Chancellor of the Exchequer, Rishi Sunak, the Finance Minister of Britain, has been been badly hit politically by the attack against his wife Akshata Murthy.
Akshata, daughter of Infosys co-founder Narayana Murthy, is being targeted by the Opposition over her not paying taxes because she has non-domicile tax status. She has now told the BBC that she will start paying UK tax on "all worldwide income".
There is little doubt that Sunak's wife, Akshata, has done nothing wrong by the laws of Britain - she is entitled not to pay certain UK taxes by UK law. Nevertheless, the Finance Minister's wife, who earns tens of millions of dollars, yet pays zero taxes on much of it, creates a negative perception. It hit the front pages of the British newspapers.
The UK minister has accused his critics of launching a "smear" campaign against his wife.
Speaking before his wife's announcement, Sunak told The Sun that "it would not be reasonable or fair to ask her to sever ties with her country because she happens to be married to me".
"She loves her country. Like I love mine," he said, adding that "every single penny she earns in the UK she pays UK taxes on".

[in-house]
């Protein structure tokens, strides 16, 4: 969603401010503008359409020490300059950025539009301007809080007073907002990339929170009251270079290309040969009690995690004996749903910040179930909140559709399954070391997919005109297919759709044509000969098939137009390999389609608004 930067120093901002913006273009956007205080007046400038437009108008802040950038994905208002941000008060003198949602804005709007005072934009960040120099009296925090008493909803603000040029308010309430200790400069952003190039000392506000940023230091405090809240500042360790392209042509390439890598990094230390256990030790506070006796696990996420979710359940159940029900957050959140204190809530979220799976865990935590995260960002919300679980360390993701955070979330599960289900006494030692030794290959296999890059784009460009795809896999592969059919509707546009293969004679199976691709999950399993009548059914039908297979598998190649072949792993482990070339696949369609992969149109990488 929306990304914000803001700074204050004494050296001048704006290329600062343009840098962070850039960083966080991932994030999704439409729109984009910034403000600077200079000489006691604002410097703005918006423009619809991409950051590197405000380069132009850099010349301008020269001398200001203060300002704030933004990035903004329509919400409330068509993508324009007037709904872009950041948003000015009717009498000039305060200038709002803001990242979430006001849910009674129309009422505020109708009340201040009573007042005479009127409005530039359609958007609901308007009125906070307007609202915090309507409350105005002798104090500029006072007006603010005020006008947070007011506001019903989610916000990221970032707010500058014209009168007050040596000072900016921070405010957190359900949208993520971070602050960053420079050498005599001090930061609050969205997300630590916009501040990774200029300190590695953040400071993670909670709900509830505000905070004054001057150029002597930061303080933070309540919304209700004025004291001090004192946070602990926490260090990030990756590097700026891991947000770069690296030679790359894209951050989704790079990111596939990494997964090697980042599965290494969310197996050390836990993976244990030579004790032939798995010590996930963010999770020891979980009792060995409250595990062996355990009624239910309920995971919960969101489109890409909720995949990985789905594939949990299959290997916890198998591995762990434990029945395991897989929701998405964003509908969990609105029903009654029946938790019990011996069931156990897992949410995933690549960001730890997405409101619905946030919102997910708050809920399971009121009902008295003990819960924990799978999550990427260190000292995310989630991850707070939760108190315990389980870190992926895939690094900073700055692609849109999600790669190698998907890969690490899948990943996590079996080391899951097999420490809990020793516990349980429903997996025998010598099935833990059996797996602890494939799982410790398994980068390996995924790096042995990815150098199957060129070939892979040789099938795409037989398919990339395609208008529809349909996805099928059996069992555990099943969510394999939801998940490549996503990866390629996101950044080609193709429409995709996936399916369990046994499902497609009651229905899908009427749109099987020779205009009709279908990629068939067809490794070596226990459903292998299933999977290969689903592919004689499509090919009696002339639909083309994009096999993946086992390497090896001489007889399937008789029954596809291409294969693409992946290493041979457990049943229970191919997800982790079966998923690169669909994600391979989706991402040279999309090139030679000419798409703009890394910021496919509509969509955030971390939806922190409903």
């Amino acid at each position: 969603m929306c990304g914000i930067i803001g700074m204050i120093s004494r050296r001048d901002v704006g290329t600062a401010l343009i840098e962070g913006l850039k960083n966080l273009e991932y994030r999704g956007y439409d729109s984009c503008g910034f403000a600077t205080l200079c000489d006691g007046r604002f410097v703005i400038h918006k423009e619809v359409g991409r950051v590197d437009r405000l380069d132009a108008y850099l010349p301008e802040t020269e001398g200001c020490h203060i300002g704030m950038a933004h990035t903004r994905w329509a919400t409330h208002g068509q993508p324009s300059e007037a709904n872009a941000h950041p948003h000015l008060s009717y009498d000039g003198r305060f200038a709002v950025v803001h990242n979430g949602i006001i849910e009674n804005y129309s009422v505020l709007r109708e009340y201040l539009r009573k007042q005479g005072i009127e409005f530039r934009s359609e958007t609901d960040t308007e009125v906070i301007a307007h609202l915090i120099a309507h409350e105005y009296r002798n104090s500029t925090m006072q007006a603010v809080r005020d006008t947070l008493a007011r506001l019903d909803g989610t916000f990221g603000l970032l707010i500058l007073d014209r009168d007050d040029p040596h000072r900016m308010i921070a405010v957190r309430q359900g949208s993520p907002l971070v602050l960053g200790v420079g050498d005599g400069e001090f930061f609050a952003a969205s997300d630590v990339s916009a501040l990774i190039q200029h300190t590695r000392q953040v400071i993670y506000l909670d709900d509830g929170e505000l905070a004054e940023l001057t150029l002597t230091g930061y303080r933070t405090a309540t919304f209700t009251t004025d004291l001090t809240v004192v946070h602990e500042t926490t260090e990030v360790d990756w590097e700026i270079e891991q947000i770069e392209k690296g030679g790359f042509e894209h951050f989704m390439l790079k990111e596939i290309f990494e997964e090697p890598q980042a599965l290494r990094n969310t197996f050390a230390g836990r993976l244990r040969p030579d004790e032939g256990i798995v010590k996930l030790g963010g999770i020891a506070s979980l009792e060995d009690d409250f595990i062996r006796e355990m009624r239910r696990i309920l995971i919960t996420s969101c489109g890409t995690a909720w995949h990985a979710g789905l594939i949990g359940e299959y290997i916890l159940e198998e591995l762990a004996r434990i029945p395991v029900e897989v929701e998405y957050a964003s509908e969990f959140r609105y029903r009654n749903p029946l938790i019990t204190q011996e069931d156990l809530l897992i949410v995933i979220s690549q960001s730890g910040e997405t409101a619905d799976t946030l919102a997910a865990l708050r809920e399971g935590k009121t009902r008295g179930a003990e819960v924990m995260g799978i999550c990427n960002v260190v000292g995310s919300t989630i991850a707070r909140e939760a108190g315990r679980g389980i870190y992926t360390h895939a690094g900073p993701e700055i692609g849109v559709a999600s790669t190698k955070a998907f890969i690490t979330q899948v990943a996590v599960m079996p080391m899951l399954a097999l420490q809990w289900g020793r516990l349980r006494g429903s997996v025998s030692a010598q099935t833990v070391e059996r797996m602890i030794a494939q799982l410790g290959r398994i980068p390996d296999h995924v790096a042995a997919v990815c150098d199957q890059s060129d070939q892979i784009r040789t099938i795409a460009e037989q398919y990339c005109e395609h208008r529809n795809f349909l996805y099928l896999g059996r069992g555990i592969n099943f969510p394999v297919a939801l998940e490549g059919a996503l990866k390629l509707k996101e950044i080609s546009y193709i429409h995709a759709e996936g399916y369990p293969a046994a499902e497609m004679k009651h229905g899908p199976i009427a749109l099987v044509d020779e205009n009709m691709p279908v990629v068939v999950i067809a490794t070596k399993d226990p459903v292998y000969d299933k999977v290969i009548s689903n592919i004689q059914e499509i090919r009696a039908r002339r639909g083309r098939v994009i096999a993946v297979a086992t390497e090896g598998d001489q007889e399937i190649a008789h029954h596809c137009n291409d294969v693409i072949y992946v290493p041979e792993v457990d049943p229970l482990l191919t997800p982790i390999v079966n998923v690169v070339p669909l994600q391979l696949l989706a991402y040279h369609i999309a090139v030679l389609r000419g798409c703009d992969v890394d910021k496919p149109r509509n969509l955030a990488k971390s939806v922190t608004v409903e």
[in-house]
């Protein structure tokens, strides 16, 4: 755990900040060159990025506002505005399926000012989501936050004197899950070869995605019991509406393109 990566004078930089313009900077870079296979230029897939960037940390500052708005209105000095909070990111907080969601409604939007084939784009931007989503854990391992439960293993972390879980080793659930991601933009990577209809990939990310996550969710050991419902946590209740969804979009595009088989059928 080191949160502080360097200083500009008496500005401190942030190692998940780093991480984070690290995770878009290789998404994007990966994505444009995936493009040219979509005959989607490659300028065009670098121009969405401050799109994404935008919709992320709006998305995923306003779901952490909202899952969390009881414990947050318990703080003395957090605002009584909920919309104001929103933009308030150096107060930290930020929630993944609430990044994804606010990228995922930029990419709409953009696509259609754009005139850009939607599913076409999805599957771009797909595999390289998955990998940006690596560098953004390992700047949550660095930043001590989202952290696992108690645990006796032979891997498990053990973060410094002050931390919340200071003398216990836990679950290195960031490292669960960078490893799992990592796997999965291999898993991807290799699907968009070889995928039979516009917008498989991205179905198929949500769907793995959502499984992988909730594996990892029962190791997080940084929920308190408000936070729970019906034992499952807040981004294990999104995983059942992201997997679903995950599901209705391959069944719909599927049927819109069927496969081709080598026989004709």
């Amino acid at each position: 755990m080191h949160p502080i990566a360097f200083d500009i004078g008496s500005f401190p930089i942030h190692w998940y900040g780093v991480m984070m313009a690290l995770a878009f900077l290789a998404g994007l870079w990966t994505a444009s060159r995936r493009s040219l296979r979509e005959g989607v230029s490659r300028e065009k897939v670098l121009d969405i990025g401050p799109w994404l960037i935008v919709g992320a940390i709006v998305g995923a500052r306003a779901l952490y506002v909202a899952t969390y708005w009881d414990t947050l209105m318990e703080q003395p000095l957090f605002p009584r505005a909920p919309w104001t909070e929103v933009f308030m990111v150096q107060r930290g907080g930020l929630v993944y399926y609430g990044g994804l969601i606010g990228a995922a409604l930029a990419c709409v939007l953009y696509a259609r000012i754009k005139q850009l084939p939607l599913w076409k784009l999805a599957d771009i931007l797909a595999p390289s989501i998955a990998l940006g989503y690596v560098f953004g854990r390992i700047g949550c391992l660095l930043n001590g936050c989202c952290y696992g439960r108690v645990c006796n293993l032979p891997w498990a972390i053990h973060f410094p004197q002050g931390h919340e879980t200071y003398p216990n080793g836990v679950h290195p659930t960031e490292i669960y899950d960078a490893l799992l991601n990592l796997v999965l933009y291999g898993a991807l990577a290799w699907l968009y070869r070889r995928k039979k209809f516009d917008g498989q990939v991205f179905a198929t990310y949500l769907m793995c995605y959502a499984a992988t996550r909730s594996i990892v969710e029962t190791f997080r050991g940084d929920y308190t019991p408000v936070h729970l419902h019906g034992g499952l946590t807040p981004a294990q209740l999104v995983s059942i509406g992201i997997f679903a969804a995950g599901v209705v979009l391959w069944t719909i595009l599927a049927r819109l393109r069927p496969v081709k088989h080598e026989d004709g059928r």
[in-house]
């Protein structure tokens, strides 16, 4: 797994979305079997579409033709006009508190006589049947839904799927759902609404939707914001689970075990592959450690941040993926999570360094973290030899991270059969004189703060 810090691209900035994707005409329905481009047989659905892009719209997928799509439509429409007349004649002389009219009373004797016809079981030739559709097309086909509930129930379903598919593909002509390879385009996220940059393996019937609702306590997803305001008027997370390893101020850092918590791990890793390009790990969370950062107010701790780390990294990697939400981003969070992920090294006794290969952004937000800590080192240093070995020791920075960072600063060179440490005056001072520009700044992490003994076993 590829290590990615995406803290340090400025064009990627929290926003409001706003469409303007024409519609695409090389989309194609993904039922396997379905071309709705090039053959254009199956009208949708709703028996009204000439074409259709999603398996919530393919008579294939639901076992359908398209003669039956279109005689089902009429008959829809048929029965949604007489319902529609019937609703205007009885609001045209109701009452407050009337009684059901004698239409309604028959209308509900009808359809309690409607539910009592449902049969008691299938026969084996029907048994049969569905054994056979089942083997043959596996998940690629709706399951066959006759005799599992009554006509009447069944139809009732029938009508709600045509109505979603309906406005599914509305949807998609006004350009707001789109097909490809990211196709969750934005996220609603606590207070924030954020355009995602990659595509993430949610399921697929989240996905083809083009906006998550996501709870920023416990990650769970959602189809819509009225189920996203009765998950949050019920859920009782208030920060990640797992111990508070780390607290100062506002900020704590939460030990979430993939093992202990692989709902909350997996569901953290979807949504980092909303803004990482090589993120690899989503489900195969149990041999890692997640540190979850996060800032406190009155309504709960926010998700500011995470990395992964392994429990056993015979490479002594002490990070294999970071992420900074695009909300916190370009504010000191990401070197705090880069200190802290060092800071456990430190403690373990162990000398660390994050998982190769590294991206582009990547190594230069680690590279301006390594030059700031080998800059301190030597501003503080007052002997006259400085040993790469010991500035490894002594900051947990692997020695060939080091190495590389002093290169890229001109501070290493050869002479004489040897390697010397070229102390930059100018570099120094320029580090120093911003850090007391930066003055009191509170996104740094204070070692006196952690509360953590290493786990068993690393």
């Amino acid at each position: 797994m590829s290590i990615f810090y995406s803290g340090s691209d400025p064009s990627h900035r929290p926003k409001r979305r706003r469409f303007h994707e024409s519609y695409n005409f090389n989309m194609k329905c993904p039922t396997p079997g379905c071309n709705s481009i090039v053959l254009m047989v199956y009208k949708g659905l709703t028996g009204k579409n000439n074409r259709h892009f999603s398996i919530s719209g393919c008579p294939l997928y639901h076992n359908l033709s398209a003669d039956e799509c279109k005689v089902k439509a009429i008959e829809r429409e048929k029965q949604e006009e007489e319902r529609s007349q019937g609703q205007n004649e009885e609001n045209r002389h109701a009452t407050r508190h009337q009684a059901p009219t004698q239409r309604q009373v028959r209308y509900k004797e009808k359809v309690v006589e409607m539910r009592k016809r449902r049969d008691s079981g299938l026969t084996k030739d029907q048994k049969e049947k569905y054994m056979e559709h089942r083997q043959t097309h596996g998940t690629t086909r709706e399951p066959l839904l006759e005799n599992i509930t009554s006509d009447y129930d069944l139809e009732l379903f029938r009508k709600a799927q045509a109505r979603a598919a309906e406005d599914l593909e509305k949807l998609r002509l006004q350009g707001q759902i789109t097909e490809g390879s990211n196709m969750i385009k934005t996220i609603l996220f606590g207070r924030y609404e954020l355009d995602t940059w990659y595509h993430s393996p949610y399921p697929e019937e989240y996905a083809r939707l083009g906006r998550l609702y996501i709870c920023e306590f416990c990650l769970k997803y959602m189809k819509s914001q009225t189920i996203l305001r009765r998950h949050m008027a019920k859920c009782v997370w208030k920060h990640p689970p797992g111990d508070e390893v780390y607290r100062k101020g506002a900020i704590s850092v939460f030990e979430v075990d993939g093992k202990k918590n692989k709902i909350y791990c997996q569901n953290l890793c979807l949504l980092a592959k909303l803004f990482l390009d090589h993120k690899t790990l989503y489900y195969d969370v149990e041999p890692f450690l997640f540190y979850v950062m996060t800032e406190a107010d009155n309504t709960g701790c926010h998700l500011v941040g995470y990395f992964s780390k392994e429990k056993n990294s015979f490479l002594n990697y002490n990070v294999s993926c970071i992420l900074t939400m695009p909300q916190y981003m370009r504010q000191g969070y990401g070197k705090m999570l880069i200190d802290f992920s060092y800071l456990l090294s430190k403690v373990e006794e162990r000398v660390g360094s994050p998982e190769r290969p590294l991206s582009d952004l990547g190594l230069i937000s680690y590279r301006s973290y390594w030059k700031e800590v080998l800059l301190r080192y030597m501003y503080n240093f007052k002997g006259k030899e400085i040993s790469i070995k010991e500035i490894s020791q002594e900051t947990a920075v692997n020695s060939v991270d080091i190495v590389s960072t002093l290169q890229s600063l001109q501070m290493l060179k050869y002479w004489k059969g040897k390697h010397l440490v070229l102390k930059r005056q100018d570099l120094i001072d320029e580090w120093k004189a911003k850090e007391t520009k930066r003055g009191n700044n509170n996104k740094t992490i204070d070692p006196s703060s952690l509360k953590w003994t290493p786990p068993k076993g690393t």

In her statement announcing her decision to pay UK taxes on overseas income, Akshata said she did not want her non-domiciled status to be a "distraction" for her husband.
She stressed that she was making the change "because I want to, not because the rules require me to", adding that the new arrangements will begin "immediately".
Akshata Murty, 42, owns shares worth almost a billion dollars in Infosys, according to the company's disclosure to the stock exchange. This makes her richer than Queen Elizabeth II, whose personal wealth is about 350 million pounds ($460 million), according to the 2021 Sunday Times Rich List.
The outcry against Rishi Sunak and Akshata Murty began after the UK government hiked taxes in the middle of a cost-of-living crisis. The Opposition accused Sunak of "breathtaking hypocrisy" and targeted him over his wife's non-domicile status that shielded her from paying UK taxes on her overseas income.
The couple were also targeted when Infosys did not shut offices in Moscow in the wake of Russia's invasion of Ukraine, with Akshata being accused of receiving "blood money" in dividends. Subsequently, the tech giant decided to shut its Russia office.
In politics, perception matters - and Sunak's chances of becoming Prime Minister have taken a big hit - and this is clearly reflected in the British betting market.
Sunak was the clear favourite to be the next British PM - a month ago he had a 35% chance of becoming the next PM, 3 times higher odds than the next contender. Now, after his wife's tax controversy Sunak's chances of becoming the next PM have plummeted to only 12% - a dive to only 1/3rd what it was earlier.
But the story isn't over yet. Watch this space.